Diluting #Dysphoria

I am a bit new to Twitter having only given it any serious consideration as a platform in the past week, and over the course of this period of time, I have been noticing an interesting and somewhat worrying trend on the anti-trans rights side of things.

There are a group of individuals who are claiming that they experienced what they equate to gender dysphoria, in an effort to dilute trans-experiences and transition-related treatment. One such example is this post by Gia Milinovich:

Let’s be very clear, a tomboy is not a trans-man. While I am not trying to minimize her lived experience, her understanding of gender dysphoria is misformed at best. Best I can tell she experienced a form of misogyny as a child, and well into adulthood, which, while tragic, is not at all the same thing as gender dysphoria.

Gender dysphoria is not the same as gender nonconformity, which refers to behaviors not matching the gender norms or stereotypes of the gender assigned at birth.

American Psychiatric Association – Source

A girl preferring to wear pants and preferring Lego’s to dolls isn’t necessarily transgender and does this behavior does not warrant a diagnosis of gender dysphoria. While these can certainly be symptoms of a larger issue for some, they aren’t inherently so.

The American Psychiatric Association describes this as gender nonconformity:

“Gender dysphoria is not the same as gender nonconformity, which refers to behaviors not matching the gender norms or stereotypes of the gender assigned at birth. Examples of gender nonconformity (also referred to as gender expansiveness or gender creativity) include girls behaving and dressing in ways more socially expected of boys or occasional cross-dressing in adult men. Gender nonconformity is not a mental disorder.”

Gender dysphoria is something that is difficult to describe to someone that hasn’t experienced it. I usually describe it as the perceived disconnect between one’s mind and body. This disconnect can cause the affected persons to suffer significant distress and can impair their ability to function. While it in and of itself isn’t a mental illness, it is a human condition that can result in mental illness such as anxiety, depression, panic attacks, and even suicidal thoughts or self-harm.

Questioning your identity as a child, especially during adolescence is a very common experience for many children, particularly when it comes to sexuality. This does not, however, mean that a child is gay, trans, or otherwise queer. Again, this combined with other factors could be a sign of someone suffering from gender dysphoria, but it isn’t inherently so.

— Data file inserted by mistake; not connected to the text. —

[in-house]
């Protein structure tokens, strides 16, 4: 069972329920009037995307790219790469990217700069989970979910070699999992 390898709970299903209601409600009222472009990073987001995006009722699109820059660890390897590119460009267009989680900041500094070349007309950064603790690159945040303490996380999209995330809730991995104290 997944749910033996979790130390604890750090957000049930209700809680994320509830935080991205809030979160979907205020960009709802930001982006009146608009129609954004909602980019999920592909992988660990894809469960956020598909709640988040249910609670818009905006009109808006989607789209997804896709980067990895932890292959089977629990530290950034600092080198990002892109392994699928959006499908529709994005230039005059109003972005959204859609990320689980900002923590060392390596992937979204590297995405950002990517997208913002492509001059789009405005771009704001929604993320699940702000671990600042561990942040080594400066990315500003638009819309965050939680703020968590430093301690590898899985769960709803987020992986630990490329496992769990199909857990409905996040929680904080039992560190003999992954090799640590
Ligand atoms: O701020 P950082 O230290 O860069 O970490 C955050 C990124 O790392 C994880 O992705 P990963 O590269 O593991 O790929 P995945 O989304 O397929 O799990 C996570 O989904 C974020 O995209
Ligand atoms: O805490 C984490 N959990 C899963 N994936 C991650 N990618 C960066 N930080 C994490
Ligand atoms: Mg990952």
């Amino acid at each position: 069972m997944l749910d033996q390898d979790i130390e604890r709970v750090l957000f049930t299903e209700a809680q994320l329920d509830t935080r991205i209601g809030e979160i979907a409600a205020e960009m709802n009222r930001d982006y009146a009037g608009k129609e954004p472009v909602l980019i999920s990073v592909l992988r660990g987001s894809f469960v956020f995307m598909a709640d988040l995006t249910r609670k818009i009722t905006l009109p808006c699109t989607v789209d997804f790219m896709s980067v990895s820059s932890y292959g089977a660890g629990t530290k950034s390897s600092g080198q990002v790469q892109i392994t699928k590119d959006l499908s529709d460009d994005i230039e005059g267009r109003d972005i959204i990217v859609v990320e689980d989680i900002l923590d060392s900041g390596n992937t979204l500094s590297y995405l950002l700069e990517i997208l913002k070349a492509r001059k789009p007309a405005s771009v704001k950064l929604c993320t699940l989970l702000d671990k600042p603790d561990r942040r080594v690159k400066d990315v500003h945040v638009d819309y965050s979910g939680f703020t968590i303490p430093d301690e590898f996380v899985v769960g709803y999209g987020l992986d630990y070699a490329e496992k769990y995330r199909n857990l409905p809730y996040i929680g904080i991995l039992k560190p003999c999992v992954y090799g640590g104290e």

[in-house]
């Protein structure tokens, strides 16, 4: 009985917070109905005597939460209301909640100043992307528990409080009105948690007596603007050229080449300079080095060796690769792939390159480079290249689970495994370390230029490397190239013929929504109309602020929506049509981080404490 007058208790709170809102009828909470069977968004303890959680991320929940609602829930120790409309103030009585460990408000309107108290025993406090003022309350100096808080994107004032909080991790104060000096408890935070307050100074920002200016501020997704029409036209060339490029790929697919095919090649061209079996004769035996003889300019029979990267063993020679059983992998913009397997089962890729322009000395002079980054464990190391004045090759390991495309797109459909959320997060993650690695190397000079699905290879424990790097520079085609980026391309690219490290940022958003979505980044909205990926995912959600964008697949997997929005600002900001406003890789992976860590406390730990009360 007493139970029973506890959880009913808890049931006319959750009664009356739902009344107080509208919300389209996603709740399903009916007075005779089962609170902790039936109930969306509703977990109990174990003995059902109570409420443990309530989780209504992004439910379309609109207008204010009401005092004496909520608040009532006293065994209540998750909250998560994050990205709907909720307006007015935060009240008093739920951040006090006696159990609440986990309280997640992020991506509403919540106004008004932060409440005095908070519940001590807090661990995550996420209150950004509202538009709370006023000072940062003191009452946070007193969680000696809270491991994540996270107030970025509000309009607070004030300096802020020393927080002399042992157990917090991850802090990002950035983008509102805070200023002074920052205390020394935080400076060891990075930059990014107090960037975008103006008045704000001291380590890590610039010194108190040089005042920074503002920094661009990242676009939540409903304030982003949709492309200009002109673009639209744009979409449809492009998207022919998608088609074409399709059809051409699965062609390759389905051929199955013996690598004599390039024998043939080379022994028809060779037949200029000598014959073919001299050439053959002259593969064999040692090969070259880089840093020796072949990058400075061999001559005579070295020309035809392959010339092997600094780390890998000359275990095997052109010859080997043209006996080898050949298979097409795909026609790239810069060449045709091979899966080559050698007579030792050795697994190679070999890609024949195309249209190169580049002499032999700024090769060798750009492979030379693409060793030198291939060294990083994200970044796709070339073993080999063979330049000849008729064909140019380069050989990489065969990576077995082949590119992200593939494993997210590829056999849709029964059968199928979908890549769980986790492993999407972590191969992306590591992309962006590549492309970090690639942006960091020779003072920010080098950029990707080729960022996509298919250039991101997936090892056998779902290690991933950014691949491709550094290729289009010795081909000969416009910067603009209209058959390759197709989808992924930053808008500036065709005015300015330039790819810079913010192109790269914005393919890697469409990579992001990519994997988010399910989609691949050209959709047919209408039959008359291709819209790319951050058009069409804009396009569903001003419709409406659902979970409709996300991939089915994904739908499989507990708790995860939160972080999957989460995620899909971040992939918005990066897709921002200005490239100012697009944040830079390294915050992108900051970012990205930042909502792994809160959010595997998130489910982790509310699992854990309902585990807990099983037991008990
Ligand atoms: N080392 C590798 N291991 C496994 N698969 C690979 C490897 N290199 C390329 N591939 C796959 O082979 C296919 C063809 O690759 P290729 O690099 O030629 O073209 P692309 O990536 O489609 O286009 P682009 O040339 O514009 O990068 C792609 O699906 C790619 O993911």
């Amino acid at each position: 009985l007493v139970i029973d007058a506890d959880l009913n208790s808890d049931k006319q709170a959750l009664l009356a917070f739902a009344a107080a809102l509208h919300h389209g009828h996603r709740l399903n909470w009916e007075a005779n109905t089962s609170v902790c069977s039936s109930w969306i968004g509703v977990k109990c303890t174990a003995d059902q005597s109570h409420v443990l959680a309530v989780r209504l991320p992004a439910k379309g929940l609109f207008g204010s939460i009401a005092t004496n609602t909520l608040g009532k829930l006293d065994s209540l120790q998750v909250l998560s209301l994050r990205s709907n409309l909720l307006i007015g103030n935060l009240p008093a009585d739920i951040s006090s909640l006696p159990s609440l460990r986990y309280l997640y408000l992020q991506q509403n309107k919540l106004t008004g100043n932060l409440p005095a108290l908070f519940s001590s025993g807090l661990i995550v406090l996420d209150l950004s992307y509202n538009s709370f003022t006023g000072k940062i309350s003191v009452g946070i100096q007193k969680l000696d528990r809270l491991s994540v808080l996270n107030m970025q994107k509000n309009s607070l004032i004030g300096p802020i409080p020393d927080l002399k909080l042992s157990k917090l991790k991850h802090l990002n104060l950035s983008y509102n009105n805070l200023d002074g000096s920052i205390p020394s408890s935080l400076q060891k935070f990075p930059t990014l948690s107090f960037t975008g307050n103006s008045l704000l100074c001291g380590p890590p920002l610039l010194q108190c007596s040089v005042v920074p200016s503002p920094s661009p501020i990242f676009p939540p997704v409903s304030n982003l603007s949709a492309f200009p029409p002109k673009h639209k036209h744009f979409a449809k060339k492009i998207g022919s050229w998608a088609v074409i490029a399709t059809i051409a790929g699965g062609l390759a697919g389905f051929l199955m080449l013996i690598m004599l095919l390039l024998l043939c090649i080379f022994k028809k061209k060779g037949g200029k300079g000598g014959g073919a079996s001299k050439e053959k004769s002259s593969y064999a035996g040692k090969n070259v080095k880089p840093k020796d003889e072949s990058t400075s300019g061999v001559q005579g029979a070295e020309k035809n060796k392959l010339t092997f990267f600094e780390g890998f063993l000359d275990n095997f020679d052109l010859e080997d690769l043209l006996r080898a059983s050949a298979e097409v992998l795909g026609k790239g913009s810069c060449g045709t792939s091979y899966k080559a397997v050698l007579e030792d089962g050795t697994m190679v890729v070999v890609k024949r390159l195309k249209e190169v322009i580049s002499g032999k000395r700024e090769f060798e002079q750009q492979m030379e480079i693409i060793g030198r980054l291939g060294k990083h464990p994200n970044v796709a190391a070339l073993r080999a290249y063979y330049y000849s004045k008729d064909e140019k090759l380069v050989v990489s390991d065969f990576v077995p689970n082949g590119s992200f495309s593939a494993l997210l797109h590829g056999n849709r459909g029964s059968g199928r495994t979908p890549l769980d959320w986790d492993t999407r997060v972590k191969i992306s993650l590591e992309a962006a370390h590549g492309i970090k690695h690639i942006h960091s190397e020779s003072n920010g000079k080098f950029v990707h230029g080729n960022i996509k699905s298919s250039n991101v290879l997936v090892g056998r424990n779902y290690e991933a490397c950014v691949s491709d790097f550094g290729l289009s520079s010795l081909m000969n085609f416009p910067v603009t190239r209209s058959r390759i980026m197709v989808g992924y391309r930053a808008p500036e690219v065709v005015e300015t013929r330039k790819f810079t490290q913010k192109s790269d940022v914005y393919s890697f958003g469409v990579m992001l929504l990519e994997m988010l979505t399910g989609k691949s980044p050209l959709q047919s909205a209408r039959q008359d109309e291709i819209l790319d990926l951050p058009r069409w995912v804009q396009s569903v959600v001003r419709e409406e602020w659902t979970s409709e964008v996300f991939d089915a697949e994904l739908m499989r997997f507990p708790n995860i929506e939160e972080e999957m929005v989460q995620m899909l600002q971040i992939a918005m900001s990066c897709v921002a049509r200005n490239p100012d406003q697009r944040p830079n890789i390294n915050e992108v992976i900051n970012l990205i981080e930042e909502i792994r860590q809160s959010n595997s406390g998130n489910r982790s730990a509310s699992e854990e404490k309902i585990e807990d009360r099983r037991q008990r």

So in short, when you see an individual self-diagnosing themselves and saying they really, REALLY get it while also minimizing the experiences of those of us diagnosed with gender dysphoria… they really, REALLY don’t get it. For those of us diagnosed with gender dysphoria, it seldom gets better without treatment. It almost always gets much, much worse.

The medical community considers treatment such as hormone therapy for transgender patients suffering from gender dysphoria as life-saving for a reason. Bringing a person’s body in alignment with how they identify helps minimize and in some cases even irradicate the symptoms of gender dysphoria.

While I would certainly concur that more research is needed on subjects of transgender care, and long-term outcomes, there is already a wealth of information out there demonstrating not only the biological imperative of our condition but also the benefits of treating patients with this diagnosis.

People who insist on minimizing our lived experiences, and/or focusing their argumentation purely around our assumed genitalia, aren’t contributing to the conversation, they are diluting it.

The danger with these type of posts is that some young closeted trans-person might read these and use them as inspiration to continue repressing who they are, rather than seeking the professional help that could potentially save their life. All because someone on the internet told them they’ll grow out of it, and: “It always gets better.”